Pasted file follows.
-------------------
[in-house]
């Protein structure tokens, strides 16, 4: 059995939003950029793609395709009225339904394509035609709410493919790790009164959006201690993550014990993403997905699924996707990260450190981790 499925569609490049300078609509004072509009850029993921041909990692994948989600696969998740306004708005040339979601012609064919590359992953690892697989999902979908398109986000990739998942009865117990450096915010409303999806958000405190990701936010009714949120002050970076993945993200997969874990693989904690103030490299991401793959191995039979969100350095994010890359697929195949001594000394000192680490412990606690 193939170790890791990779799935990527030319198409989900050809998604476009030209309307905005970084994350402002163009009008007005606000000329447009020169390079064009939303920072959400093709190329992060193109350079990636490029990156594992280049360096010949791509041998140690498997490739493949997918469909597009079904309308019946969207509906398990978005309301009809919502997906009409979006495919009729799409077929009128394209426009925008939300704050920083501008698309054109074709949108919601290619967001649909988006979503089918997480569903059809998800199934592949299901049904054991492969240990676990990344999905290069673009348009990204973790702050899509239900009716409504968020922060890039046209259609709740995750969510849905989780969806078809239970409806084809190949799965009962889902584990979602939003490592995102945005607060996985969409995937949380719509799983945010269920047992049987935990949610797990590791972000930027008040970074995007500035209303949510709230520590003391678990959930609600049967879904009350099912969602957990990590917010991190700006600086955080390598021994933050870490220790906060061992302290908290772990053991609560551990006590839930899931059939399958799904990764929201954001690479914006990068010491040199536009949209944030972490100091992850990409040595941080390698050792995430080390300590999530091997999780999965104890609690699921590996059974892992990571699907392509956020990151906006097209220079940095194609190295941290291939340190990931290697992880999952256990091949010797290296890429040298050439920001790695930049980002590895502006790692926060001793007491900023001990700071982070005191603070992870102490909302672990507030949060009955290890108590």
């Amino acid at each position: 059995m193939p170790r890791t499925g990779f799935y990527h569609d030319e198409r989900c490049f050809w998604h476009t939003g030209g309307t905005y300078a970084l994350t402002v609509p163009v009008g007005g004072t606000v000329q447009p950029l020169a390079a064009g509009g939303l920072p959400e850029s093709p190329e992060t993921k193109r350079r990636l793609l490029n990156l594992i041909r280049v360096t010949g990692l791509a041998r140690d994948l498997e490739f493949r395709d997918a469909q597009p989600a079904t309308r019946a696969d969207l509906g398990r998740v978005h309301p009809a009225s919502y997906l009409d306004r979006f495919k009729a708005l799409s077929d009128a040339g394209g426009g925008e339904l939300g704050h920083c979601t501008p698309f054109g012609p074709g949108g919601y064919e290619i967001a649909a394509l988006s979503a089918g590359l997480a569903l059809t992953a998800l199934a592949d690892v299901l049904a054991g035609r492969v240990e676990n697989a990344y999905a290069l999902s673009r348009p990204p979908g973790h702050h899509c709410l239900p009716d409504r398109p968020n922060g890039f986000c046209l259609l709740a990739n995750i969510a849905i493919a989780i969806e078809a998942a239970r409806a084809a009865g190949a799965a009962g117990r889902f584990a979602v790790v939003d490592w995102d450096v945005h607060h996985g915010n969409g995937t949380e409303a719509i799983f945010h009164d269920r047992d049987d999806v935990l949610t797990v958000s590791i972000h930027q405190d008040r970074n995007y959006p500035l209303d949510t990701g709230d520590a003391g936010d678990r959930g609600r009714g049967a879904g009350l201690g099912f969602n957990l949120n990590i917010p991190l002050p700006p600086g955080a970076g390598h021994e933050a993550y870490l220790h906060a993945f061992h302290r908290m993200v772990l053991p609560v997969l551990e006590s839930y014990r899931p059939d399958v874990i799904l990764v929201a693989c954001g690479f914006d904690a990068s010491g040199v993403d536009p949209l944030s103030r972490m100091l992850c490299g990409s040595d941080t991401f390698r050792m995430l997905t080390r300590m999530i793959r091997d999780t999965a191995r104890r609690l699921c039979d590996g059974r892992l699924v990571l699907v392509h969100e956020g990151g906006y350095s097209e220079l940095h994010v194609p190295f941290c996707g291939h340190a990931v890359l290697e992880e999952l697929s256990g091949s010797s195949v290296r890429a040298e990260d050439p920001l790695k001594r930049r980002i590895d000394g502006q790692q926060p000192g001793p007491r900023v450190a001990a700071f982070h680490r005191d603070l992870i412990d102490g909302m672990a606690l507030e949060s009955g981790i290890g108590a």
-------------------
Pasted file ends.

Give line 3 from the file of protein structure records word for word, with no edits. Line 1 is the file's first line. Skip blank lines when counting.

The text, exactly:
């Amino acid at each position: 059995m193939p170790r890791t499925g990779f799935y990527h569609d030319e198409r989900c490049f050809w998604h476009t939003g030209g309307t905005y300078a970084l994350t402002v609509p163009v009008g007005g004072t606000v000329q447009p950029l020169a390079a064009g509009g939303l920072p959400e850029s093709p190329e992060t993921k193109r350079r990636l793609l490029n990156l594992i041909r280049v360096t010949g990692l791509a041998r140690d994948l498997e490739f493949r395709d997918a469909q597009p989600a079904t309308r019946a696969d969207l509906g398990r998740v978005h309301p009809a009225s919502y997906l009409d306004r979006f495919k009729a708005l799409s077929d009128a040339g394209g426009g925008e339904l939300g704050h920083c979601t501008p698309f054109g012609p074709g949108g919601y064919e290619i967001a649909a394509l988006s979503a089918g590359l997480a569903l059809t992953a998800l199934a592949d690892v299901l049904a054991g035609r492969v240990e676990n697989a990344y999905a290069l999902s673009r348009p990204p979908g973790h702050h899509c709410l239900p009716d409504r398109p968020n922060g890039f986000c046209l259609l709740a990739n995750i969510a849905i493919a989780i969806e078809a998942a239970r409806a084809a009865g190949a799965a009962g117990r889902f584990a979602v790790v939003d490592w995102d450096v945005h607060h996985g915010n969409g995937t949380e409303a719509i799983f945010h009164d269920r047992d049987d999806v935990l949610t797990v958000s590791i972000h930027q405190d008040r970074n995007y959006p500035l209303d949510t990701g709230d520590a003391g936010d678990r959930g609600r009714g049967a879904g009350l201690g099912f969602n957990l949120n990590i917010p991190l002050p700006p600086g955080a970076g390598h021994e933050a993550y870490l220790h906060a993945f061992h302290r908290m993200v772990l053991p609560v997969l551990e006590s839930y014990r899931p059939d399958v874990i799904l990764v929201a693989c954001g690479f914006d904690a990068s010491g040199v993403d536009p949209l944030s103030r972490m100091l992850c490299g990409s040595d941080t991401f390698r050792m995430l997905t080390r300590m999530i793959r091997d999780t999965a191995r104890r609690l699921c039979d590996g059974r892992l699924v990571l699907v392509h969100e956020g990151g906006y350095s097209e220079l940095h994010v194609p190295f941290c996707g291939h340190a990931v890359l290697e992880e999952l697929s256990g091949s010797s195949v290296r890429a040298e990260d050439p920001l790695k001594r930049r980002i590895d000394g502006q790692q926060p000192g001793p007491r900023v450190a001990a700071f982070h680490r005191d603070l992870i412990d102490g909302m672990a606690l507030e949060s009955g981790i290890g108590a």